New York: William K. Bell Publications, 1956. First Edition, First Printing. Octavo, 147 pages; VG; bound in publisher's orange wraps, black titling; mild fading to spine, mild wear; small indent to fore edge; Inscribed "For Dr. Lisle L. Carter, an old friend from across the years" by William Bell on the copyright page; shelved case 1.
Shelved Dupont Bookstore
In this book, he questions why black consumers must enrich white corporations, rather that use their money for their own benefit: "Why should not 15 MILLION NEGROES become more conscious of their condition by developing their own market for the advancement of their pwn lives?" Bell had previously written "A Business Primer for Negroes" in 1948.;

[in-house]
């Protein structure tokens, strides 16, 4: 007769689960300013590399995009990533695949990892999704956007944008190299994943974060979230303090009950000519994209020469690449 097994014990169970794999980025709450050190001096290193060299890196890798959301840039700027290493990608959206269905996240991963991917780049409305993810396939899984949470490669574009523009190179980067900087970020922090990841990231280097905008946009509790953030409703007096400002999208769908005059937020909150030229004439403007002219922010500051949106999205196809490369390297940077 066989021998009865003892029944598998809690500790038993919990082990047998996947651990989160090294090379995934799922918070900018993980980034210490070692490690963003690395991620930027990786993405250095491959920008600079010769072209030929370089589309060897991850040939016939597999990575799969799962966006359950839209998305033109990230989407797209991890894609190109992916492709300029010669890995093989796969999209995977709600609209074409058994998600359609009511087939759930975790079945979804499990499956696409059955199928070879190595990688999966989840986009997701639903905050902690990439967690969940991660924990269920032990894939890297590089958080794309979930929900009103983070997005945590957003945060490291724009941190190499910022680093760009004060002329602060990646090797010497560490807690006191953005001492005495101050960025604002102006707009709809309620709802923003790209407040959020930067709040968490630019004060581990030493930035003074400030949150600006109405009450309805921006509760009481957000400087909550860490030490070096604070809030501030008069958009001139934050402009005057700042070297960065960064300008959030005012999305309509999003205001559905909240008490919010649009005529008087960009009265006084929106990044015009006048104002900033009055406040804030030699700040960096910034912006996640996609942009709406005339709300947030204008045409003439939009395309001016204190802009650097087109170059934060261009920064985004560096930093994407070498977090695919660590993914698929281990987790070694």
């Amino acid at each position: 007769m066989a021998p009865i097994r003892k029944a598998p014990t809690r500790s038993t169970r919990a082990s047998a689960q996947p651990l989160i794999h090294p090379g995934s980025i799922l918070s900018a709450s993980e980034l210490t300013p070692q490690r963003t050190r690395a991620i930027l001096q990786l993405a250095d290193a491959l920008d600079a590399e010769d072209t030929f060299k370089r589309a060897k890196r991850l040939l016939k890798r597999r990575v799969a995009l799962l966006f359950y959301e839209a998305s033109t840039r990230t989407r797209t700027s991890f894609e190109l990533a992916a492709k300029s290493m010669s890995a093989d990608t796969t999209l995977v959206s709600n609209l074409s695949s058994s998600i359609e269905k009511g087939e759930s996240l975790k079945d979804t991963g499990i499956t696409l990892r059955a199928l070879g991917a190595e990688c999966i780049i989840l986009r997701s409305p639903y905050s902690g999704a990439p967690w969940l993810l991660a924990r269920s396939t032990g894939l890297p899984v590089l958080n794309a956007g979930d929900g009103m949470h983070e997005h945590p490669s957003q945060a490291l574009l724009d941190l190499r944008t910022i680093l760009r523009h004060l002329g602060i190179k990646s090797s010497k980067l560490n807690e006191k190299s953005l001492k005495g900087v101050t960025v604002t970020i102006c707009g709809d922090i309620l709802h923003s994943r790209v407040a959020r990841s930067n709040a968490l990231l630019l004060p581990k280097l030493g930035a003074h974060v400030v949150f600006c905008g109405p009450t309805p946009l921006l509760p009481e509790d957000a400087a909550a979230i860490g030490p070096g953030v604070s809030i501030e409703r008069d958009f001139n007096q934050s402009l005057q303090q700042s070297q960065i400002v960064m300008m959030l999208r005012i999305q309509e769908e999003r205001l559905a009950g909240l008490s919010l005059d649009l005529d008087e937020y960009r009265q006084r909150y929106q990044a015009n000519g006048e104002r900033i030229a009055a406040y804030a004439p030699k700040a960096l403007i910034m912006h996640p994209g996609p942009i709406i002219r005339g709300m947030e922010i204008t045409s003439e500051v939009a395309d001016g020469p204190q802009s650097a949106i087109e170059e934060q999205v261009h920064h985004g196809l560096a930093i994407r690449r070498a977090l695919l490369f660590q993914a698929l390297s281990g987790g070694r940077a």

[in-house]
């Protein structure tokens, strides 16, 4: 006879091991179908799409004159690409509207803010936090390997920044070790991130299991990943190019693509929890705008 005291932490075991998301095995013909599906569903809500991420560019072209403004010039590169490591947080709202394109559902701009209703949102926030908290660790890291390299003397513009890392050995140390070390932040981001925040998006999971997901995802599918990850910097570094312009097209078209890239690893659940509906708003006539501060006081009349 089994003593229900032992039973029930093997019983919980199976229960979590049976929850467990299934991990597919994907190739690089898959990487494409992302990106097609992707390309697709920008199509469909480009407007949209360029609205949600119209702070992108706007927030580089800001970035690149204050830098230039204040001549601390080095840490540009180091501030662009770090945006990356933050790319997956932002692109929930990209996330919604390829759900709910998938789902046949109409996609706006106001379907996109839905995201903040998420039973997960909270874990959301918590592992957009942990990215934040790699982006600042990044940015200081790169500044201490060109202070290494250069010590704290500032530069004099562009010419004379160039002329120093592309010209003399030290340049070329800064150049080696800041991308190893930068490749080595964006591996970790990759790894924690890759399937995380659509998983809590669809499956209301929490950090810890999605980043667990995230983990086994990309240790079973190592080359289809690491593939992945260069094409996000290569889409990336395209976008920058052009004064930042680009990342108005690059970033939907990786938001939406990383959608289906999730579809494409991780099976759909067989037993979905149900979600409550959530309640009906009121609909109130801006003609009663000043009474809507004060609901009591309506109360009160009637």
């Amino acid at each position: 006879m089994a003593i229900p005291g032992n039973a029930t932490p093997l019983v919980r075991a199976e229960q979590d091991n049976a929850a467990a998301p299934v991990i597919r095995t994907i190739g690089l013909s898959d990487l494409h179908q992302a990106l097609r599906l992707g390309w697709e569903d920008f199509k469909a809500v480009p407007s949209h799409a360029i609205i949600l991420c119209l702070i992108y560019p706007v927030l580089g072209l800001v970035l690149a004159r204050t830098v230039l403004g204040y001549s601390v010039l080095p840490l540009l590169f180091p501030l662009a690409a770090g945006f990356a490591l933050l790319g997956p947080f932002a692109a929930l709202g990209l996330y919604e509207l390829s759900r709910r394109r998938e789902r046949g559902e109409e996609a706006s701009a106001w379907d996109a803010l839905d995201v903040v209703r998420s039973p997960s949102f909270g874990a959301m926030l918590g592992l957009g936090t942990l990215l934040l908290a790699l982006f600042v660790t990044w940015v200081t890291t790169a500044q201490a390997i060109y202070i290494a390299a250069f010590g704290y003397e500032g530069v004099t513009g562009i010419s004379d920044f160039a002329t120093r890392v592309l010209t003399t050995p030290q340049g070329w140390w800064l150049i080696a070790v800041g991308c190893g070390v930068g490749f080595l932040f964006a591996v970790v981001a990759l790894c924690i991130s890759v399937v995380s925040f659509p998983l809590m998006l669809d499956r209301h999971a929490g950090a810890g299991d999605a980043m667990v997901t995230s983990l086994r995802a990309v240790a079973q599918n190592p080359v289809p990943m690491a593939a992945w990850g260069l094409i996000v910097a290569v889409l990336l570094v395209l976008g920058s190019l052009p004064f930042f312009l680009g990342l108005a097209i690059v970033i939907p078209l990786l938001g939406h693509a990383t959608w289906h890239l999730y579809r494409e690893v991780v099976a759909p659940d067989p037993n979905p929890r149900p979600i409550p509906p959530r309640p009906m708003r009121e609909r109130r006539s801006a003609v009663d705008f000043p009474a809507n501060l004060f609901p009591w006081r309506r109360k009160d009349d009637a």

Lisle Carter Sr. was one of the first African-American dentists in New York. He married Eunice Carter, one of New York's first female African-American lawyers, and one of the first prosecutors of color in the United States. She was active in the Pan-African Congress and in United Nations committees to advance the status of women in the world. She led a massive prostitution racketeering investigation, building the case and strategy that allowed New York District Attorney Thomas Dewey to successfully charge Mafioso kingpin Charles "Lucky" Luciano with compulsory prostitution. [wikipedia] Before studying law she spent a brief time as a social worker and wrote short stories, some of which appeared in journals alongside works by Langston Hughes and other writers of the Harlem Renaissance. Her mother, Addie Hunton, worked as vice president and field secretary of the National Association for the Advancement of Colored People (NAACP).;